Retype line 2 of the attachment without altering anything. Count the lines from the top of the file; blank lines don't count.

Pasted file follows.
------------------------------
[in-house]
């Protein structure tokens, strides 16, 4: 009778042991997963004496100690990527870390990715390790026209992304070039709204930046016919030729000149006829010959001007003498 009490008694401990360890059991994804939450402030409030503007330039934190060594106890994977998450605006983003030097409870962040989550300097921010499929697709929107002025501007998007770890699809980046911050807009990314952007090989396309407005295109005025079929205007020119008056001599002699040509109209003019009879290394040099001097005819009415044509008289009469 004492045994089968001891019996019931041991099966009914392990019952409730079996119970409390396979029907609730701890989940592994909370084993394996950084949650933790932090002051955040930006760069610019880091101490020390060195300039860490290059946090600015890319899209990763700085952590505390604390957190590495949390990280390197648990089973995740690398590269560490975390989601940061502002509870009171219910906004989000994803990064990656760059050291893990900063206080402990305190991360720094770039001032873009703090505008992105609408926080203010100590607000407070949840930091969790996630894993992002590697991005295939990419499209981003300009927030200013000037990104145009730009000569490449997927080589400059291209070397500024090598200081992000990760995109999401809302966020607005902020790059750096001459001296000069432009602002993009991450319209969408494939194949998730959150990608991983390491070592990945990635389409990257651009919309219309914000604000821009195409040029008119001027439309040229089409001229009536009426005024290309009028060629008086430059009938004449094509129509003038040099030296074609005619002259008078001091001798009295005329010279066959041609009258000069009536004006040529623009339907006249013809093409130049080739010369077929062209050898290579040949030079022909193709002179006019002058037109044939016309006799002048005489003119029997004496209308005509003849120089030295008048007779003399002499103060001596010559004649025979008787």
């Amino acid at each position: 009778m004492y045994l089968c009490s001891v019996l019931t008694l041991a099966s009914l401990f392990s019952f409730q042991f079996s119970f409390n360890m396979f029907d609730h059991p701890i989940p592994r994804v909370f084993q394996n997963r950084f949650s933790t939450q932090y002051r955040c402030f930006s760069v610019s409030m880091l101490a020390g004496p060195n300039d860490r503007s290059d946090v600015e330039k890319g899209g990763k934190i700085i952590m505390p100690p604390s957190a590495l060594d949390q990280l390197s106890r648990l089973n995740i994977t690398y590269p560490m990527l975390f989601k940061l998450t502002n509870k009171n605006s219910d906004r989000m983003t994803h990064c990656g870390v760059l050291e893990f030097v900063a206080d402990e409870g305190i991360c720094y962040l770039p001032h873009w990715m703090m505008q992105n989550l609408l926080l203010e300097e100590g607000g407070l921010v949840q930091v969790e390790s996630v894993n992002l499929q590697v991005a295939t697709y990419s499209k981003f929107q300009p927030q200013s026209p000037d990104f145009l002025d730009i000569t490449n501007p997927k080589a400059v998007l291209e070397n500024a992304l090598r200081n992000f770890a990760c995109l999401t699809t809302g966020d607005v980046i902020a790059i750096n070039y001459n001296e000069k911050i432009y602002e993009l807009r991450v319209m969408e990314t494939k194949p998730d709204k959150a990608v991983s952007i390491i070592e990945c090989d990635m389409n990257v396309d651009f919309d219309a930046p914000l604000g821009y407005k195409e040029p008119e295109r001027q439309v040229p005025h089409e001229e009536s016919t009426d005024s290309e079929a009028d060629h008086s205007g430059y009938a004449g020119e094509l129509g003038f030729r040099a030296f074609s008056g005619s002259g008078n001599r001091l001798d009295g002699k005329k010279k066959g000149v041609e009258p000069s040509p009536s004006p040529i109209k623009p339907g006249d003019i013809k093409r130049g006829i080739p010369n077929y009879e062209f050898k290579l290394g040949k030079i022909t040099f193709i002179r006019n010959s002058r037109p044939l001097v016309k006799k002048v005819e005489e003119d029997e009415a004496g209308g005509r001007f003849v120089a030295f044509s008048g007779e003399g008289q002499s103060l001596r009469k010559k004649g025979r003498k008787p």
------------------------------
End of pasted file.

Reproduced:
């Protein structure tokens, strides 16, 4: 009778042991997963004496100690990527870390990715390790026209992304070039709204930046016919030729000149006829010959001007003498 009490008694401990360890059991994804939450402030409030503007330039934190060594106890994977998450605006983003030097409870962040989550300097921010499929697709929107002025501007998007770890699809980046911050807009990314952007090989396309407005295109005025079929205007020119008056001599002699040509109209003019009879290394040099001097005819009415044509008289009469 004492045994089968001891019996019931041991099966009914392990019952409730079996119970409390396979029907609730701890989940592994909370084993394996950084949650933790932090002051955040930006760069610019880091101490020390060195300039860490290059946090600015890319899209990763700085952590505390604390957190590495949390990280390197648990089973995740690398590269560490975390989601940061502002509870009171219910906004989000994803990064990656760059050291893990900063206080402990305190991360720094770039001032873009703090505008992105609408926080203010100590607000407070949840930091969790996630894993992002590697991005295939990419499209981003300009927030200013000037990104145009730009000569490449997927080589400059291209070397500024090598200081992000990760995109999401809302966020607005902020790059750096001459001296000069432009602002993009991450319209969408494939194949998730959150990608991983390491070592990945990635389409990257651009919309219309914000604000821009195409040029008119001027439309040229089409001229009536009426005024290309009028060629008086430059009938004449094509129509003038040099030296074609005619002259008078001091001798009295005329010279066959041609009258000069009536004006040529623009339907006249013809093409130049080739010369077929062209050898290579040949030079022909193709002179006019002058037109044939016309006799002048005489003119029997004496209308005509003849120089030295008048007779003399002499103060001596010559004649025979008787």